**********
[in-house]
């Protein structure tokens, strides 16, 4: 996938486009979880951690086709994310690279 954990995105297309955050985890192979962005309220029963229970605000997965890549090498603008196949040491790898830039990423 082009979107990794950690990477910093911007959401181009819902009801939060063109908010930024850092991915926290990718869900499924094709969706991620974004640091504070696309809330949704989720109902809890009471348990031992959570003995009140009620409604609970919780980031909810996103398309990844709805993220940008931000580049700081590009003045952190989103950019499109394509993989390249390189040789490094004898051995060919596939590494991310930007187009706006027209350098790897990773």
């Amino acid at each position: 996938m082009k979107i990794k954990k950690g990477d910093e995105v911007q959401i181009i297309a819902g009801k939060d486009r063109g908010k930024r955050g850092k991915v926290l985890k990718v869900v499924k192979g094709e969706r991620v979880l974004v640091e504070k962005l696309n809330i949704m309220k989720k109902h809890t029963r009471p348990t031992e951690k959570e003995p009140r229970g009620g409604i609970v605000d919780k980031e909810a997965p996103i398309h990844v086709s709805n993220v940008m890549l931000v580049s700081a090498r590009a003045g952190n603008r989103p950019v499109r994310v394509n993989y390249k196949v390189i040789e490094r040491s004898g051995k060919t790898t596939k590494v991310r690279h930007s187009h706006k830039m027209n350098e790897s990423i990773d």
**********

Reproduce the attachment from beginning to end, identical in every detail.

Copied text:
[in-house]
């Protein structure tokens, strides 16, 4: 996938486009979880951690086709994310690279 954990995105297309955050985890192979962005309220029963229970605000997965890549090498603008196949040491790898830039990423 082009979107990794950690990477910093911007959401181009819902009801939060063109908010930024850092991915926290990718869900499924094709969706991620974004640091504070696309809330949704989720109902809890009471348990031992959570003995009140009620409604609970919780980031909810996103398309990844709805993220940008931000580049700081590009003045952190989103950019499109394509993989390249390189040789490094004898051995060919596939590494991310930007187009706006027209350098790897990773």
């Amino acid at each position: 996938m082009k979107i990794k954990k950690g990477d910093e995105v911007q959401i181009i297309a819902g009801k939060d486009r063109g908010k930024r955050g850092k991915v926290l985890k990718v869900v499924k192979g094709e969706r991620v979880l974004v640091e504070k962005l696309n809330i949704m309220k989720k109902h809890t029963r009471p348990t031992e951690k959570e003995p009140r229970g009620g409604i609970v605000d919780k980031e909810a997965p996103i398309h990844v086709s709805n993220v940008m890549l931000v580049s700081a090498r590009a003045g952190n603008r989103p950019v499109r994310v394509n993989y390249k196949v390189i040789e490094r040491s004898g051995k060919t790898t596939k590494v991310r690279h930007s187009h706006k830039m027209n350098e790897s990423i990773d």